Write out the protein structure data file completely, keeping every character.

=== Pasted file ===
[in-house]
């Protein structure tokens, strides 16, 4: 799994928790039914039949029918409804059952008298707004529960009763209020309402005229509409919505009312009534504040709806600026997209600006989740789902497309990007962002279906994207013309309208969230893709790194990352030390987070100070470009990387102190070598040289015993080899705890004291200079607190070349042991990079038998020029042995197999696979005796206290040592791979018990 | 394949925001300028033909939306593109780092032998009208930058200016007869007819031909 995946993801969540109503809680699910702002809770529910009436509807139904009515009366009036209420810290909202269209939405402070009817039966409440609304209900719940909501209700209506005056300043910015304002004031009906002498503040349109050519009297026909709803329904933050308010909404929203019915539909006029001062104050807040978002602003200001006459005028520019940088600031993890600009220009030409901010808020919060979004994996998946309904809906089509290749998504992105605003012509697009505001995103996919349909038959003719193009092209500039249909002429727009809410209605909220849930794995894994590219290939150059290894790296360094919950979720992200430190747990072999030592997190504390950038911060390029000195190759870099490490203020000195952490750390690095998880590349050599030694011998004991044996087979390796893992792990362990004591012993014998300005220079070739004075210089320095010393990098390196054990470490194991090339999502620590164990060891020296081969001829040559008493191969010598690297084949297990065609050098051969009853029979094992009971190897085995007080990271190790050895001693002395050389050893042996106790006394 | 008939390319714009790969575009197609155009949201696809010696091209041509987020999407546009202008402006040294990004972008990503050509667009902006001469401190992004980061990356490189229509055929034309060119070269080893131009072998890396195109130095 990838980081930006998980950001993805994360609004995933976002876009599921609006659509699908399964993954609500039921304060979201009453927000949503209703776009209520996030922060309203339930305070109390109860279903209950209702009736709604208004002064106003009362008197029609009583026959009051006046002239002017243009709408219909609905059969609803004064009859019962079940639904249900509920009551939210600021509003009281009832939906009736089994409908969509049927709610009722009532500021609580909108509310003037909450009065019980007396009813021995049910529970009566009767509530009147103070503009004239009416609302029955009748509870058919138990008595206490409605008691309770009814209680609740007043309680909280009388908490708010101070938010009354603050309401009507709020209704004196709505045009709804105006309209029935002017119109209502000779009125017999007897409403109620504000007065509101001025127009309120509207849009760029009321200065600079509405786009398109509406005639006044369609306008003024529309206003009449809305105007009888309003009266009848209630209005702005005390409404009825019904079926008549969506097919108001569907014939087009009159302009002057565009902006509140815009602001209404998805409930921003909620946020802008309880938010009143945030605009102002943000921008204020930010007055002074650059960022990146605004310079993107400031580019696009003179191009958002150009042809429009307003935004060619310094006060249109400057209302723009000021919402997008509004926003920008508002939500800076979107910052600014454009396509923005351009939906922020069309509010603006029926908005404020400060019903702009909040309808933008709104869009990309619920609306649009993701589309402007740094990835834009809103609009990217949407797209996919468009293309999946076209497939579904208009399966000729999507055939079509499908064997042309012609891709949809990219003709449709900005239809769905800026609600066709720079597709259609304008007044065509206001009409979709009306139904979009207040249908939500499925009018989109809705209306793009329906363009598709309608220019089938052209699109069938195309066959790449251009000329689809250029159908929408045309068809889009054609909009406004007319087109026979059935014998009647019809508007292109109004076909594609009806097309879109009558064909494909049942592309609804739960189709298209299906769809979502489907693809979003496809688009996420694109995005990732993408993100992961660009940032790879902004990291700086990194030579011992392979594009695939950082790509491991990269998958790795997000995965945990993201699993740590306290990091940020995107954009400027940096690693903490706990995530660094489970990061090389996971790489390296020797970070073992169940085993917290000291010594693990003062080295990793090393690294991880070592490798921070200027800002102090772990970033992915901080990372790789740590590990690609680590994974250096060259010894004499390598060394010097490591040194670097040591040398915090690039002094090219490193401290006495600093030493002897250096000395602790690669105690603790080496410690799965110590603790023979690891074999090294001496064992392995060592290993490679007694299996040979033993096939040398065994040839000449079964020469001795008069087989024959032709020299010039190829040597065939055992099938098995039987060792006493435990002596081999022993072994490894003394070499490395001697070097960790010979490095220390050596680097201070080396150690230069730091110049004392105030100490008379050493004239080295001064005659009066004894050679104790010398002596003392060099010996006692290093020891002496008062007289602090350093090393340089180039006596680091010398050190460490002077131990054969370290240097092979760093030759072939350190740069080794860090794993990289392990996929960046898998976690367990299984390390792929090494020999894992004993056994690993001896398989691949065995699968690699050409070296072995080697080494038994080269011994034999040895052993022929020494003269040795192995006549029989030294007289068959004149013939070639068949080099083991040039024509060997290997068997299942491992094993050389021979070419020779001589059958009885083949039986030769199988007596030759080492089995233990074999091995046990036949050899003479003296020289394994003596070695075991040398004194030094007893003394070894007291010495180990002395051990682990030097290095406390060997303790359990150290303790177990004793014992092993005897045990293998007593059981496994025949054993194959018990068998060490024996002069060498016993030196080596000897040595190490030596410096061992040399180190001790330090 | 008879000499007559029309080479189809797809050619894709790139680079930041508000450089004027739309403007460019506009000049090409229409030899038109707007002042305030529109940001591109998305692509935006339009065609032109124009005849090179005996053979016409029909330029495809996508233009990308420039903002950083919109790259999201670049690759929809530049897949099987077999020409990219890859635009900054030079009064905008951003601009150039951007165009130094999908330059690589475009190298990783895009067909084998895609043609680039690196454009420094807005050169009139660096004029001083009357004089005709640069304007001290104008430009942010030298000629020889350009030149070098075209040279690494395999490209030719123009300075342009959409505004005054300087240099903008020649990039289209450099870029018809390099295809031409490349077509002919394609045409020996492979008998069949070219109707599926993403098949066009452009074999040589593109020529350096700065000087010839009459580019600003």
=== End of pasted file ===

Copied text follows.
[in-house]
């Protein structure tokens, strides 16, 4: 799994928790039914039949029918409804059952008298707004529960009763209020309402005229509409919505009312009534504040709806600026997209600006989740789902497309990007962002279906994207013309309208969230893709790194990352030390987070100070470009990387102190070598040289015993080899705890004291200079607190070349042991990079038998020029042995197999696979005796206290040592791979018990 | 394949925001300028033909939306593109780092032998009208930058200016007869007819031909 995946993801969540109503809680699910702002809770529910009436509807139904009515009366009036209420810290909202269209939405402070009817039966409440609304209900719940909501209700209506005056300043910015304002004031009906002498503040349109050519009297026909709803329904933050308010909404929203019915539909006029001062104050807040978002602003200001006459005028520019940088600031993890600009220009030409901010808020919060979004994996998946309904809906089509290749998504992105605003012509697009505001995103996919349909038959003719193009092209500039249909002429727009809410209605909220849930794995894994590219290939150059290894790296360094919950979720992200430190747990072999030592997190504390950038911060390029000195190759870099490490203020000195952490750390690095998880590349050599030694011998004991044996087979390796893992792990362990004591012993014998300005220079070739004075210089320095010393990098390196054990470490194991090339999502620590164990060891020296081969001829040559008493191969010598690297084949297990065609050098051969009853029979094992009971190897085995007080990271190790050895001693002395050389050893042996106790006394 | 008939390319714009790969575009197609155009949201696809010696091209041509987020999407546009202008402006040294990004972008990503050509667009902006001469401190992004980061990356490189229509055929034309060119070269080893131009072998890396195109130095 990838980081930006998980950001993805994360609004995933976002876009599921609006659509699908399964993954609500039921304060979201009453927000949503209703776009209520996030922060309203339930305070109390109860279903209950209702009736709604208004002064106003009362008197029609009583026959009051006046002239002017243009709408219909609905059969609803004064009859019962079940639904249900509920009551939210600021509003009281009832939906009736089994409908969509049927709610009722009532500021609580909108509310003037909450009065019980007396009813021995049910529970009566009767509530009147103070503009004239009416609302029955009748509870058919138990008595206490409605008691309770009814209680609740007043309680909280009388908490708010101070938010009354603050309401009507709020209704004196709505045009709804105006309209029935002017119109209502000779009125017999007897409403109620504000007065509101001025127009309120509207849009760029009321200065600079509405786009398109509406005639006044369609306008003024529309206003009449809305105007009888309003009266009848209630209005702005005390409404009825019904079926008549969506097919108001569907014939087009009159302009002057565009902006509140815009602001209404998805409930921003909620946020802008309880938010009143945030605009102002943000921008204020930010007055002074650059960022990146605004310079993107400031580019696009003179191009958002150009042809429009307003935004060619310094006060249109400057209302723009000021919402997008509004926003920008508002939500800076979107910052600014454009396509923005351009939906922020069309509010603006029926908005404020400060019903702009909040309808933008709104869009990309619920609306649009993701589309402007740094990835834009809103609009990217949407797209996919468009293309999946076209497939579904208009399966000729999507055939079509499908064997042309012609891709949809990219003709449709900005239809769905800026609600066709720079597709259609304008007044065509206001009409979709009306139904979009207040249908939500499925009018989109809705209306793009329906363009598709309608220019089938052209699109069938195309066959790449251009000329689809250029159908929408045309068809889009054609909009406004007319087109026979059935014998009647019809508007292109109004076909594609009806097309879109009558064909494909049942592309609804739960189709298209299906769809979502489907693809979003496809688009996420694109995005990732993408993100992961660009940032790879902004990291700086990194030579011992392979594009695939950082790509491991990269998958790795997000995965945990993201699993740590306290990091940020995107954009400027940096690693903490706990995530660094489970990061090389996971790489390296020797970070073992169940085993917290000291010594693990003062080295990793090393690294991880070592490798921070200027800002102090772990970033992915901080990372790789740590590990690609680590994974250096060259010894004499390598060394010097490591040194670097040591040398915090690039002094090219490193401290006495600093030493002897250096000395602790690669105690603790080496410690799965110590603790023979690891074999090294001496064992392995060592290993490679007694299996040979033993096939040398065994040839000449079964020469001795008069087989024959032709020299010039190829040597065939055992099938098995039987060792006493435990002596081999022993072994490894003394070499490395001697070097960790010979490095220390050596680097201070080396150690230069730091110049004392105030100490008379050493004239080295001064005659009066004894050679104790010398002596003392060099010996006692290093020891002496008062007289602090350093090393340089180039006596680091010398050190460490002077131990054969370290240097092979760093030759072939350190740069080794860090794993990289392990996929960046898998976690367990299984390390792929090494020999894992004993056994690993001896398989691949065995699968690699050409070296072995080697080494038994080269011994034999040895052993022929020494003269040795192995006549029989030294007289068959004149013939070639068949080099083991040039024509060997290997068997299942491992094993050389021979070419020779001589059958009885083949039986030769199988007596030759080492089995233990074999091995046990036949050899003479003296020289394994003596070695075991040398004194030094007893003394070894007291010495180990002395051990682990030097290095406390060997303790359990150290303790177990004793014992092993005897045990293998007593059981496994025949054993194959018990068998060490024996002069060498016993030196080596000897040595190490030596410096061992040399180190001790330090 | 008879000499007559029309080479189809797809050619894709790139680079930041508000450089004027739309403007460019506009000049090409229409030899038109707007002042305030529109940001591109998305692509935006339009065609032109124009005849090179005996053979016409029909330029495809996508233009990308420039903002950083919109790259999201670049690759929809530049897949099987077999020409990219890859635009900054030079009064905008951003601009150039951007165009130094999908330059690589475009190298990783895009067909084998895609043609680039690196454009420094807005050169009139660096004029001083009357004089005709640069304007001290104008430009942010030298000629020889350009030149070098075209040279690494395999490209030719123009300075342009959409505004005054300087240099903008020649990039289209450099870029018809390099295809031409490349077509002919394609045409020996492979008998069949070219109707599926993403098949066009452009074999040589593109020529350096700065000087010839009459580019600003």